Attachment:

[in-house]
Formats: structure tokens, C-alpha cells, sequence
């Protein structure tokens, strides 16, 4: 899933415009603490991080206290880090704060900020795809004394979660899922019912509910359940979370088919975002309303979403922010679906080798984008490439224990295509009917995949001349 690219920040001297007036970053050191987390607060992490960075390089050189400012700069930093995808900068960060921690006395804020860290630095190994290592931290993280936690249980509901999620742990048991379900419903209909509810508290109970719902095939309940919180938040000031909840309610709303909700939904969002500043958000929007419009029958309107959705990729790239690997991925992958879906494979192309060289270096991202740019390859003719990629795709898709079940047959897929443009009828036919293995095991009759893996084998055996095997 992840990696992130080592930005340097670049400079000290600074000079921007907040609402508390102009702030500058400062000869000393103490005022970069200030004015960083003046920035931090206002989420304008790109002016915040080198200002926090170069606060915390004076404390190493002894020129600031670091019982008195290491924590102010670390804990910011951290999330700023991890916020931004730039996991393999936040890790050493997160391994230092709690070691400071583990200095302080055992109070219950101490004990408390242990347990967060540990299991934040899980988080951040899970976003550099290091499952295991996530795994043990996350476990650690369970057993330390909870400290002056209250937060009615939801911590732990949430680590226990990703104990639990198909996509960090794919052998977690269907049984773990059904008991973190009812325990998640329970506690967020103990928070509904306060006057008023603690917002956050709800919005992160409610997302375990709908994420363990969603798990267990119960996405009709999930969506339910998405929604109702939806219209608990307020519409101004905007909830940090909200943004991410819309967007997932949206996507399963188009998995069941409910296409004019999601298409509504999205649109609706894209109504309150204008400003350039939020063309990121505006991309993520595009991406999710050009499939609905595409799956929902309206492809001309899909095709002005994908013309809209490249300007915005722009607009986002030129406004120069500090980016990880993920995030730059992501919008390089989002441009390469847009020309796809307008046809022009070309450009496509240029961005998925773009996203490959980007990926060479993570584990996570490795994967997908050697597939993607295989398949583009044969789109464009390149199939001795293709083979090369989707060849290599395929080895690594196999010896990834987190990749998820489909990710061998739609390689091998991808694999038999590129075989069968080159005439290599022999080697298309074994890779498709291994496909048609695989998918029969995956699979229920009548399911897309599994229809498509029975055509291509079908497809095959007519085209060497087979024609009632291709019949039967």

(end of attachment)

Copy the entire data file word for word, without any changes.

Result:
[in-house]
Formats: structure tokens, C-alpha cells, sequence
């Protein structure tokens, strides 16, 4: 899933415009603490991080206290880090704060900020795809004394979660899922019912509910359940979370088919975002309303979403922010679906080798984008490439224990295509009917995949001349 690219920040001297007036970053050191987390607060992490960075390089050189400012700069930093995808900068960060921690006395804020860290630095190994290592931290993280936690249980509901999620742990048991379900419903209909509810508290109970719902095939309940919180938040000031909840309610709303909700939904969002500043958000929007419009029958309107959705990729790239690997991925992958879906494979192309060289270096991202740019390859003719990629795709898709079940047959897929443009009828036919293995095991009759893996084998055996095997 992840990696992130080592930005340097670049400079000290600074000079921007907040609402508390102009702030500058400062000869000393103490005022970069200030004015960083003046920035931090206002989420304008790109002016915040080198200002926090170069606060915390004076404390190493002894020129600031670091019982008195290491924590102010670390804990910011951290999330700023991890916020931004730039996991393999936040890790050493997160391994230092709690070691400071583990200095302080055992109070219950101490004990408390242990347990967060540990299991934040899980988080951040899970976003550099290091499952295991996530795994043990996350476990650690369970057993330390909870400290002056209250937060009615939801911590732990949430680590226990990703104990639990198909996509960090794919052998977690269907049984773990059904008991973190009812325990998640329970506690967020103990928070509904306060006057008023603690917002956050709800919005992160409610997302375990709908994420363990969603798990267990119960996405009709999930969506339910998405929604109702939806219209608990307020519409101004905007909830940090909200943004991410819309967007997932949206996507399963188009998995069941409910296409004019999601298409509504999205649109609706894209109504309150204008400003350039939020063309990121505006991309993520595009991406999710050009499939609905595409799956929902309206492809001309899909095709002005994908013309809209490249300007915005722009607009986002030129406004120069500090980016990880993920995030730059992501919008390089989002441009390469847009020309796809307008046809022009070309450009496509240029961005998925773009996203490959980007990926060479993570584990996570490795994967997908050697597939993607295989398949583009044969789109464009390149199939001795293709083979090369989707060849290599395929080895690594196999010896990834987190990749998820489909990710061998739609390689091998991808694999038999590129075989069968080159005439290599022999080697298309074994890779498709291994496909048609695989998918029969995956699979229920009548399911897309599994229809498509029975055509291509079908497809095959007519085209060497087979024609009632291709019949039967």